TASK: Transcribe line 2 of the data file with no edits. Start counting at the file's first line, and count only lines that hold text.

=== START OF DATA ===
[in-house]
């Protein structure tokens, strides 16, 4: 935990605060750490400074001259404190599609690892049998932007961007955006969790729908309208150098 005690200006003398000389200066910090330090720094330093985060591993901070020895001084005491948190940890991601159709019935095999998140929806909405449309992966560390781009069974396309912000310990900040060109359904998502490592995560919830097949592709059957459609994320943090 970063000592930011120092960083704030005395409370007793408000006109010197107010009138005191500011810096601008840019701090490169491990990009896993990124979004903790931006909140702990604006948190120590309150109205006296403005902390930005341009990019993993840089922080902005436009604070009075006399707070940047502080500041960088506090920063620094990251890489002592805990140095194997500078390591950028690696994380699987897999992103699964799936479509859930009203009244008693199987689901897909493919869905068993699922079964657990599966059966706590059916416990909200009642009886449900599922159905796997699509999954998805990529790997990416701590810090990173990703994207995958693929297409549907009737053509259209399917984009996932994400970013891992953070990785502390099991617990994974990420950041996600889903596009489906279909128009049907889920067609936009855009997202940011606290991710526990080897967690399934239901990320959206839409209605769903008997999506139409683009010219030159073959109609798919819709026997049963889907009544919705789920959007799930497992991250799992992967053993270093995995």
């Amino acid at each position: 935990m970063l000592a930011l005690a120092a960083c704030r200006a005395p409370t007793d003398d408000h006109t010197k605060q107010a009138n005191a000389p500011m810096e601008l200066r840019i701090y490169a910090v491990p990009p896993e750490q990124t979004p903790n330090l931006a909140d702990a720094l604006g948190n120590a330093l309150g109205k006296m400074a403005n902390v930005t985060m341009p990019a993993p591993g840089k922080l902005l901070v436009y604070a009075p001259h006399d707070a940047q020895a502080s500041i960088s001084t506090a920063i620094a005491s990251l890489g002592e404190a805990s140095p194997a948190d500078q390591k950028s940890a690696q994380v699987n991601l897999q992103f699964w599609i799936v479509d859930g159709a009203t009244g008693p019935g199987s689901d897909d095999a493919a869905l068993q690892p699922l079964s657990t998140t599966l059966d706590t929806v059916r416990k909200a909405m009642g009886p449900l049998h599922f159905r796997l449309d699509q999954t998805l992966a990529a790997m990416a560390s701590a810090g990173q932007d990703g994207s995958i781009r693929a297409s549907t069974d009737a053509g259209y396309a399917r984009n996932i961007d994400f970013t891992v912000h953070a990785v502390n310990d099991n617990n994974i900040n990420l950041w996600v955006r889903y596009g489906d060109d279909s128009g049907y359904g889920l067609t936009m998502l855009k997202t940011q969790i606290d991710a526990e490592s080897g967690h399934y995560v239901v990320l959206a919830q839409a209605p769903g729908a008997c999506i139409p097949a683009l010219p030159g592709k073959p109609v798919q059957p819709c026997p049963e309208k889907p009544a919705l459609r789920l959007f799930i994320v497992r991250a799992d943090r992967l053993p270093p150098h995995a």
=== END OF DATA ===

């Protein structure tokens, strides 16, 4: 935990605060750490400074001259404190599609690892049998932007961007955006969790729908309208150098 005690200006003398000389200066910090330090720094330093985060591993901070020895001084005491948190940890991601159709019935095999998140929806909405449309992966560390781009069974396309912000310990900040060109359904998502490592995560919830097949592709059957459609994320943090 970063000592930011120092960083704030005395409370007793408000006109010197107010009138005191500011810096601008840019701090490169491990990009896993990124979004903790931006909140702990604006948190120590309150109205006296403005902390930005341009990019993993840089922080902005436009604070009075006399707070940047502080500041960088506090920063620094990251890489002592805990140095194997500078390591950028690696994380699987897999992103699964799936479509859930009203009244008693199987689901897909493919869905068993699922079964657990599966059966706590059916416990909200009642009886449900599922159905796997699509999954998805990529790997990416701590810090990173990703994207995958693929297409549907009737053509259209399917984009996932994400970013891992953070990785502390099991617990994974990420950041996600889903596009489906279909128009049907889920067609936009855009997202940011606290991710526990080897967690399934239901990320959206839409209605769903008997999506139409683009010219030159073959109609798919819709026997049963889907009544919705789920959007799930497992991250799992992967053993270093995995």